The Lost Gold Train of the Anza Borrego Desert.
My dad and his brothers would sometimes take off and go up to the Anza area and go hunting. Hunting for Gold that is. It seems that back in the 1880's when Palm Springs was still a small little pit stop in the desert and Indio was the City of the furture. Gold was discovered in the La Quinta Ridge area in 1879. This area is now part of Arnold Palmer's Golf Empire. It is also known as Palm Canyon and is a part of the Anza Borrego Desert.
It was decided that since the area ws so close to the bottom of the Oak Hills area which just North of the Anza Borrego dessert, the gold would be shipped up over the mountain to Anza, then down what is present day highway 74 to Hemet. From there it would be shipped on in to LA on the Santa Fe Railroad.
If you have ever been down the back side of San Jacinto, you know that the road is steep, with lot of curves and a drop off of over 3,000 feet in several areas. Imagine what the road was like in the 1890's, unpaved, muddy & snowy in the winter time and bone dry in the summer time. Because of the terrain several drafts of horses, or mules would be employed just to bring one wagon up the steep road.
During one such trip, the gold shipment was attacked by Indians at the top of the grade which is marked by a sudden end of the Anza Borrego Desert and the start of the National Forest. This area is known as the top of the Anza Borrego Desert and it is 4800 feet above the valley floor.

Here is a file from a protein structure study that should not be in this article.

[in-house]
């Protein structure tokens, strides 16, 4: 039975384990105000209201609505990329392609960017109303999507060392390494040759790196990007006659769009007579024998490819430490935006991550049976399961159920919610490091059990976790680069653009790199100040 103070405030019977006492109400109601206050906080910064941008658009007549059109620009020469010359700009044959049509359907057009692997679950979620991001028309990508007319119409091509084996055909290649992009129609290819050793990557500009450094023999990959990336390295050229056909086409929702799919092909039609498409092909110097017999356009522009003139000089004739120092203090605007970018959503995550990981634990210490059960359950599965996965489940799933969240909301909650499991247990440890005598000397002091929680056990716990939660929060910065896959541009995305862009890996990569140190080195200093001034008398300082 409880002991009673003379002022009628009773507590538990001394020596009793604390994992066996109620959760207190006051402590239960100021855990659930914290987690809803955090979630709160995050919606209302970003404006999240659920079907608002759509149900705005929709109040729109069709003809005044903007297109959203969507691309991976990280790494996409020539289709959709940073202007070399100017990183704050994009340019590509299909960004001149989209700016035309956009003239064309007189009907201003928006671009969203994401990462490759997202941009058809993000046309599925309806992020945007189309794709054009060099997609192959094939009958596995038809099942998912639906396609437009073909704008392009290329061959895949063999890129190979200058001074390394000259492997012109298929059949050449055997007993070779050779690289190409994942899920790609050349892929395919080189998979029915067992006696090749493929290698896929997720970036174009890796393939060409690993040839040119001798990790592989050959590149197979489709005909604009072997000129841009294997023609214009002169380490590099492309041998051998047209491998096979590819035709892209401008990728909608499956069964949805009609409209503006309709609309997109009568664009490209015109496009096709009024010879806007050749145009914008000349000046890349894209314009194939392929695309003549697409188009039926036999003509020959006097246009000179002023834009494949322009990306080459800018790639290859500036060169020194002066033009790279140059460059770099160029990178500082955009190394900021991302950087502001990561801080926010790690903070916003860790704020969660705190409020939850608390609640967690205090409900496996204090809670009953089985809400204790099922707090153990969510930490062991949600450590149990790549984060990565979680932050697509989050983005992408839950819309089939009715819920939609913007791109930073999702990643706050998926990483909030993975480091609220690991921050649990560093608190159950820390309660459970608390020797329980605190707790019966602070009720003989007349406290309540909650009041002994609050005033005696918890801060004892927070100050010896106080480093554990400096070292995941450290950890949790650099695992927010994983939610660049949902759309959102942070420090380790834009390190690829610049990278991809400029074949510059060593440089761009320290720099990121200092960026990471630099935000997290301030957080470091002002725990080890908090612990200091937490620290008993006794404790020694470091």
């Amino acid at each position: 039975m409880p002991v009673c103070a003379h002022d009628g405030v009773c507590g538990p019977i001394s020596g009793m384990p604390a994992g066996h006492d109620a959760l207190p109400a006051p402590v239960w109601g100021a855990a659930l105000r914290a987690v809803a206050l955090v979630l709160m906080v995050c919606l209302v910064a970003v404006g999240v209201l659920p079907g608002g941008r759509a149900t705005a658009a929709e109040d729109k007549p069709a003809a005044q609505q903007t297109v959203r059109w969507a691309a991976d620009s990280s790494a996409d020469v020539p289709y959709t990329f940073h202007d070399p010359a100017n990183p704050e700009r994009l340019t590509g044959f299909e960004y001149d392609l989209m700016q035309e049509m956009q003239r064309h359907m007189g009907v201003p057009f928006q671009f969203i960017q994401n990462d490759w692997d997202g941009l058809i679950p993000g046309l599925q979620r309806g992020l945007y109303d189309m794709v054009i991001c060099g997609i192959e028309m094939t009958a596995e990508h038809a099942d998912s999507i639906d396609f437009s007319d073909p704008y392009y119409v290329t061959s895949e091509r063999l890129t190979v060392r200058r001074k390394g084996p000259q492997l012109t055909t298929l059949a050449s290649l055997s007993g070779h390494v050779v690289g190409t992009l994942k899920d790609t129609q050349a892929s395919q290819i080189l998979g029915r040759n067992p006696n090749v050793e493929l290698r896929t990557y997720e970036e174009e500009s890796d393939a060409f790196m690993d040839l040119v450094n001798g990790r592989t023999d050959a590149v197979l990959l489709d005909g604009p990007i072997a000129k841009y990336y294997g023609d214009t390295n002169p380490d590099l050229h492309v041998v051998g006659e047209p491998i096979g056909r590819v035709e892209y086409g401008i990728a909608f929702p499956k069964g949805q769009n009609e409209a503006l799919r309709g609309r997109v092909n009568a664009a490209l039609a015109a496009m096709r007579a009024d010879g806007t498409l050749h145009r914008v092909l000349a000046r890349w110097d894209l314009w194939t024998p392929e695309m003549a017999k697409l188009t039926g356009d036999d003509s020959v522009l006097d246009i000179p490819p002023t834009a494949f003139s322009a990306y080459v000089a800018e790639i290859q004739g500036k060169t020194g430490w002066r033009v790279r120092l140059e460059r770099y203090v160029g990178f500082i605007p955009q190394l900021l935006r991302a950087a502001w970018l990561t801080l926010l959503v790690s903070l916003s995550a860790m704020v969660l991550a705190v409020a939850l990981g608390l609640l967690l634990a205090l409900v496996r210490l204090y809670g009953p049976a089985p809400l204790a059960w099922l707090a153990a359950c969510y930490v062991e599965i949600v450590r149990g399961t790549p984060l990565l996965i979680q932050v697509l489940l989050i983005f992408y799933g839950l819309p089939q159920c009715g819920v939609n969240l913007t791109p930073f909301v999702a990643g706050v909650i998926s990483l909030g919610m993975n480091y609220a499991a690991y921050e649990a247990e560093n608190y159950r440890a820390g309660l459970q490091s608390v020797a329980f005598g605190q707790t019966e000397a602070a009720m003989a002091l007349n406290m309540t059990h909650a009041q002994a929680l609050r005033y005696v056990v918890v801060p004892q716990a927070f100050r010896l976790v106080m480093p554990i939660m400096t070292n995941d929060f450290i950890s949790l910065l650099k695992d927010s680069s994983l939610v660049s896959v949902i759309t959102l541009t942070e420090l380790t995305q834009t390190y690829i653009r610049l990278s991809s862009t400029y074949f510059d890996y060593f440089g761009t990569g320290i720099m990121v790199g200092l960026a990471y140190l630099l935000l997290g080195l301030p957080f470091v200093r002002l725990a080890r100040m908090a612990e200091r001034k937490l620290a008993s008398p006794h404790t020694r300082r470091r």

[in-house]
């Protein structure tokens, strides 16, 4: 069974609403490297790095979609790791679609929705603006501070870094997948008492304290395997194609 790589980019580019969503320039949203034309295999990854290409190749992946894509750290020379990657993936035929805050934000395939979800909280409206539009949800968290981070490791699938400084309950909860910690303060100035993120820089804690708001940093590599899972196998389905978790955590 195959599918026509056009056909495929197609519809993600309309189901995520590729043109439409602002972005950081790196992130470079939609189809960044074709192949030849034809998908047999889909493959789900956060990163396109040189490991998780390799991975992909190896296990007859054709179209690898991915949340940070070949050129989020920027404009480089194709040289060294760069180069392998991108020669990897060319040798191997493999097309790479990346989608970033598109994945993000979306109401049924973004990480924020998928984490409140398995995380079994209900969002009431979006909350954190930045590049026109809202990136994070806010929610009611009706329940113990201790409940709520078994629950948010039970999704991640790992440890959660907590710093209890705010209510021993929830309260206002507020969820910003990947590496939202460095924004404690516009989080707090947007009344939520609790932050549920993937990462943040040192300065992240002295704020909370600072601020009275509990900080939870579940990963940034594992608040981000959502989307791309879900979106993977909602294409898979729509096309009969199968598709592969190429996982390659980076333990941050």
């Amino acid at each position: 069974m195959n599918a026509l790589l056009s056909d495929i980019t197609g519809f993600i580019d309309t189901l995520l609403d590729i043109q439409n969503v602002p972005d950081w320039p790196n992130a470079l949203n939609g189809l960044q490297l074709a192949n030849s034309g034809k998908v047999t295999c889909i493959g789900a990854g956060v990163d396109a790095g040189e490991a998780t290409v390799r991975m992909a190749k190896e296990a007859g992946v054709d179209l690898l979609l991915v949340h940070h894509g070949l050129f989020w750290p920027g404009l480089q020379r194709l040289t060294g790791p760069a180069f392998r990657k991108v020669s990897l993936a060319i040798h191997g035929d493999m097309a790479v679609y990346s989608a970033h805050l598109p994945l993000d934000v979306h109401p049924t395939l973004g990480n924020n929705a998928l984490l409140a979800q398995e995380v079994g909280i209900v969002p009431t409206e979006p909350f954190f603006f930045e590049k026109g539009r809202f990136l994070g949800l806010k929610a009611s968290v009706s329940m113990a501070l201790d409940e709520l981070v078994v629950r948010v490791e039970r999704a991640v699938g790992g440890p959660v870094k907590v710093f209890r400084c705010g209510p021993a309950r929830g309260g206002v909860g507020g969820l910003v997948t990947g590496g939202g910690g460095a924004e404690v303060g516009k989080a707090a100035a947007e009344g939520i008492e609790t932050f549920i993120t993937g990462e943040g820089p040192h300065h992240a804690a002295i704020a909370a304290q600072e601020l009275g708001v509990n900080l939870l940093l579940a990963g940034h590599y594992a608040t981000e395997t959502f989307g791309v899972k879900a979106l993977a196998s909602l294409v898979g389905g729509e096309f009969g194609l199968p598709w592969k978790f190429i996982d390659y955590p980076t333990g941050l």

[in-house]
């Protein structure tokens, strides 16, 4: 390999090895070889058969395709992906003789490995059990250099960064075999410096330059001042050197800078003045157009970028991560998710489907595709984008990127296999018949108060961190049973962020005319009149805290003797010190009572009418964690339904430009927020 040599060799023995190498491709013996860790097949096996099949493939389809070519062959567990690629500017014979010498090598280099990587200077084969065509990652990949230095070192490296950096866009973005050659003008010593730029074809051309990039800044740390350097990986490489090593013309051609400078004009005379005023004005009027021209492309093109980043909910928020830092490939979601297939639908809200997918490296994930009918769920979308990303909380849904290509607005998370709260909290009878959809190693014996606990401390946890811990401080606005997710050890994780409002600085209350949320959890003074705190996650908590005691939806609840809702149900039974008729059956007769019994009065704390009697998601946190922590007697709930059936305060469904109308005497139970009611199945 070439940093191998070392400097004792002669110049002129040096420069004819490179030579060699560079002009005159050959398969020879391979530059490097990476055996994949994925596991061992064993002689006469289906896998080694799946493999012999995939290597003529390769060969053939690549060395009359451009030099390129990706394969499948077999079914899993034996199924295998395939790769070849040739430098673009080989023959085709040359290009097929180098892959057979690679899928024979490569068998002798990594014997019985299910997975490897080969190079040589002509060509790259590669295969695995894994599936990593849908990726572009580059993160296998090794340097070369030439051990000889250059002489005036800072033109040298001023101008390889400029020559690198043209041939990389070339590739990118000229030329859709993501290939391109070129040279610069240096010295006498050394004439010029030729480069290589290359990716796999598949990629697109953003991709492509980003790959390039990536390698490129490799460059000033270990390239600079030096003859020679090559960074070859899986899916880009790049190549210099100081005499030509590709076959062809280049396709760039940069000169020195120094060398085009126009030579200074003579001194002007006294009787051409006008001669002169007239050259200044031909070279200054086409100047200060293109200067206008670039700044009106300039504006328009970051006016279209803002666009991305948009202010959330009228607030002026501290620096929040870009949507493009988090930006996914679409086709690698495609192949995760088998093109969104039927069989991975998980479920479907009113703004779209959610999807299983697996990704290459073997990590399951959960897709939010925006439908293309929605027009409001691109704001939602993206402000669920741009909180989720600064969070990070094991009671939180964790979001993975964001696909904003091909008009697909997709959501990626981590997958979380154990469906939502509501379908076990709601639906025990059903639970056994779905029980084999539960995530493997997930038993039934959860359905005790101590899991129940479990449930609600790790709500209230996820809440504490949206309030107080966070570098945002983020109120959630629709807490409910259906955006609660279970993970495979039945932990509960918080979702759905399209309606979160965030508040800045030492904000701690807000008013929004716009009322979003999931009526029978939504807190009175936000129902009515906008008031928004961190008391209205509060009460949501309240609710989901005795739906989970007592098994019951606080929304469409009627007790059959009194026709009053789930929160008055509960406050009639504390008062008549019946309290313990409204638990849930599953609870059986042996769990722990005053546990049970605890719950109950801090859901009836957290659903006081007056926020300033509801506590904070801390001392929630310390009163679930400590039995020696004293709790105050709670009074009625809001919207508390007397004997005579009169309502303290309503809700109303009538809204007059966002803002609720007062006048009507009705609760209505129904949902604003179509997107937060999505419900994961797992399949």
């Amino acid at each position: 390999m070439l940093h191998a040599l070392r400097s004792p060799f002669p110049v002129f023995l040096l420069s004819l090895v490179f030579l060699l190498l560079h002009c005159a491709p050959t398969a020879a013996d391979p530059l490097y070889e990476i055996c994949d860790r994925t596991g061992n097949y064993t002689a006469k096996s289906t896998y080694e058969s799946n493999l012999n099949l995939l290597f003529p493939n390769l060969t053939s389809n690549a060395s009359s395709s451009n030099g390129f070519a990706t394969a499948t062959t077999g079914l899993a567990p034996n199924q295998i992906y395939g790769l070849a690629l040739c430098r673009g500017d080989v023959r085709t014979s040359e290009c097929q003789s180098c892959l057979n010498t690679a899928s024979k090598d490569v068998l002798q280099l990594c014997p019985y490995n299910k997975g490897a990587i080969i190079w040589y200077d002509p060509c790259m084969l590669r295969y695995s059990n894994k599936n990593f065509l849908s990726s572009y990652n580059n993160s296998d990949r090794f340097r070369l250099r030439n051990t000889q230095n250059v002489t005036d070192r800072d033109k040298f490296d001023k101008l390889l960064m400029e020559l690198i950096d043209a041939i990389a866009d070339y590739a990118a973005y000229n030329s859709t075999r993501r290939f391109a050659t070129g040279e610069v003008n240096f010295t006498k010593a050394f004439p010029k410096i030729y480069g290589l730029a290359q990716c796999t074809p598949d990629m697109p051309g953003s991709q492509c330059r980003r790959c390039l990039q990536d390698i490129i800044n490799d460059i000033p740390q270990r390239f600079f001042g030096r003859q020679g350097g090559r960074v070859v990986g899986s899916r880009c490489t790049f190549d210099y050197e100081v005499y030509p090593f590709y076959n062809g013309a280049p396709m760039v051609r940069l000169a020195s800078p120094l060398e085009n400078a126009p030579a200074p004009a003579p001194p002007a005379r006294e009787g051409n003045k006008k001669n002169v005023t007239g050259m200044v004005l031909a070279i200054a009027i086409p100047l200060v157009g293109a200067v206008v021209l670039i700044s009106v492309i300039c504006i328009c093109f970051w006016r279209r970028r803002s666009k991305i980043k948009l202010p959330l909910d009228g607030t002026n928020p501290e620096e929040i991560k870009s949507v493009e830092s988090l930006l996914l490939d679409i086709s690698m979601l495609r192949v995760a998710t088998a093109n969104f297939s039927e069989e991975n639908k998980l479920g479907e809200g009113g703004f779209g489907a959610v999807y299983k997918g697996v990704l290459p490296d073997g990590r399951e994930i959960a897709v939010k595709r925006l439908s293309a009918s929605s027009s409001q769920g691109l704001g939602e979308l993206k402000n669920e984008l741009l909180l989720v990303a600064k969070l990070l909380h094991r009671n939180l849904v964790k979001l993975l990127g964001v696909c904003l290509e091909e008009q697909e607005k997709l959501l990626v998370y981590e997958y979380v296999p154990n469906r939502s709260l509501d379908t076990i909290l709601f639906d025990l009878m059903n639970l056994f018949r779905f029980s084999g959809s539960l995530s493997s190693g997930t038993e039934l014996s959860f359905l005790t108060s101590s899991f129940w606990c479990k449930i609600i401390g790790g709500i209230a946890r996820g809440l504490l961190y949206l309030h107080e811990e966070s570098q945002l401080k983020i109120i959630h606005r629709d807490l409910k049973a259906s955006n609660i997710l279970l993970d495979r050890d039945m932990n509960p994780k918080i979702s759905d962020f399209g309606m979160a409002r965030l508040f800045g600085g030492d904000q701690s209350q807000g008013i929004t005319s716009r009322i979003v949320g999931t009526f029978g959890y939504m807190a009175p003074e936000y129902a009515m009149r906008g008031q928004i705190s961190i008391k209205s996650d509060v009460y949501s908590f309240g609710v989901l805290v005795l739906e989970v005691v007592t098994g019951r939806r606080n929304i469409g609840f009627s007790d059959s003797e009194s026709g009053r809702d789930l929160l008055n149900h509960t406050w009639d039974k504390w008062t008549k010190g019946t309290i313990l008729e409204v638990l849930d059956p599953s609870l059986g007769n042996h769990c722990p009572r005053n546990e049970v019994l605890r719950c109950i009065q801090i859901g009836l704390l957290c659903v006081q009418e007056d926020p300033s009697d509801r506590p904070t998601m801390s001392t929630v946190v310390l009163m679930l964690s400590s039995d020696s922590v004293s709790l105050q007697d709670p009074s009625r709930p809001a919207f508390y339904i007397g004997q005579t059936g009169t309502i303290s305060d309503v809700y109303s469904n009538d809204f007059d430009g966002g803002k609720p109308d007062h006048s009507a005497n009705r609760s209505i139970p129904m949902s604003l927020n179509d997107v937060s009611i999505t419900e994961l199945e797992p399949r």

Anyway, as my dad told the story, the Indians killed the Wagon Master and the guards, scattered the gold and took the Mules and Horses. So as far as any one knew the gold was still up there, buried in the sand or under the scrub and trees. So my dad and his brothers were going to look for it.
All they found after a week of 100 degree temperatures, snakes and thunderstorms were several burnt out wagon shells, some horse bones and little else. Needless to say they came back dejected and sullen, but promising to try again next year.
But ya know. They never tried again. I think my mom and a few other wives told them in no uncertain terms were they never going to traipsing around in the desert again, looking for gold which never existed in the first place.
In 1989 several years after my dad had passed away, there was a news article in the Hemet papers about some hikers finding some gold dust in a bag up along the trail that leads into Anza from the desert side. My dads bother Jack just shrugged his shoulders, and didn't say anything when he read the news.
Kind of makes you wonder just how close they came to finding the lost gold train of the Anza Borrego Desert.
Gary Hall; the ghostpainter